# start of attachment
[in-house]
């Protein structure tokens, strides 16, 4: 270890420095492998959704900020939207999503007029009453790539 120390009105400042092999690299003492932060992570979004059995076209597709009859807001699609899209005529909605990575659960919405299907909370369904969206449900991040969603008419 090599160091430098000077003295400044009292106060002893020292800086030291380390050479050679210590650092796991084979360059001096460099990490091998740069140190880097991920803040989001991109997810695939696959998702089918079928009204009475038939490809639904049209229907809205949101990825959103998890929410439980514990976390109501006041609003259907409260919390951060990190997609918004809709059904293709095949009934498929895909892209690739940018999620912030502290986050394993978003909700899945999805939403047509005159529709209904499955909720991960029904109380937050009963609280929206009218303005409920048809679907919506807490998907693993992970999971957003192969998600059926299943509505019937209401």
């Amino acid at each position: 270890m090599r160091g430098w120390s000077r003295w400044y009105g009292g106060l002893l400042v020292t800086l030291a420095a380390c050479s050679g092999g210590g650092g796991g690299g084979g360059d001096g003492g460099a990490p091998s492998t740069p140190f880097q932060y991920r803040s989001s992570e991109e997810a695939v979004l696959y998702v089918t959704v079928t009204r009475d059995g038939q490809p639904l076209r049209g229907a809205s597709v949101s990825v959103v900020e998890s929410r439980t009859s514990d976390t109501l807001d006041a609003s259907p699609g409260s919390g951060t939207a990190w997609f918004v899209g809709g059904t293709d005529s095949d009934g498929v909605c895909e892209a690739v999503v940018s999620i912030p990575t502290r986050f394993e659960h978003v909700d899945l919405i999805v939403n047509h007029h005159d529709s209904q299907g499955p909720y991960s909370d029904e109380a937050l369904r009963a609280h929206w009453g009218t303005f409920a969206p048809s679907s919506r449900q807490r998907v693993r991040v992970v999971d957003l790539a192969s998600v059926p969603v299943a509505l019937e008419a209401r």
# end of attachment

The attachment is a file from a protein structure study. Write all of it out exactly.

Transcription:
[in-house]
């Protein structure tokens, strides 16, 4: 270890420095492998959704900020939207999503007029009453790539 120390009105400042092999690299003492932060992570979004059995076209597709009859807001699609899209005529909605990575659960919405299907909370369904969206449900991040969603008419 090599160091430098000077003295400044009292106060002893020292800086030291380390050479050679210590650092796991084979360059001096460099990490091998740069140190880097991920803040989001991109997810695939696959998702089918079928009204009475038939490809639904049209229907809205949101990825959103998890929410439980514990976390109501006041609003259907409260919390951060990190997609918004809709059904293709095949009934498929895909892209690739940018999620912030502290986050394993978003909700899945999805939403047509005159529709209904499955909720991960029904109380937050009963609280929206009218303005409920048809679907919506807490998907693993992970999971957003192969998600059926299943509505019937209401």
């Amino acid at each position: 270890m090599r160091g430098w120390s000077r003295w400044y009105g009292g106060l002893l400042v020292t800086l030291a420095a380390c050479s050679g092999g210590g650092g796991g690299g084979g360059d001096g003492g460099a990490p091998s492998t740069p140190f880097q932060y991920r803040s989001s992570e991109e997810a695939v979004l696959y998702v089918t959704v079928t009204r009475d059995g038939q490809p639904l076209r049209g229907a809205s597709v949101s990825v959103v900020e998890s929410r439980t009859s514990d976390t109501l807001d006041a609003s259907p699609g409260s919390g951060t939207a990190w997609f918004v899209g809709g059904t293709d005529s095949d009934g498929v909605c895909e892209a690739v999503v940018s999620i912030p990575t502290r986050f394993e659960h978003v909700d899945l919405i999805v939403n047509h007029h005159d529709s209904q299907g499955p909720y991960s909370d029904e109380a937050l369904r009963a609280h929206w009453g009218t303005f409920a969206p048809s679907s919506r449900q807490r998907v693993r991040v992970v999971d957003l790539a192969s998600v059926p969603v299943a509505l019937e008419a209401r």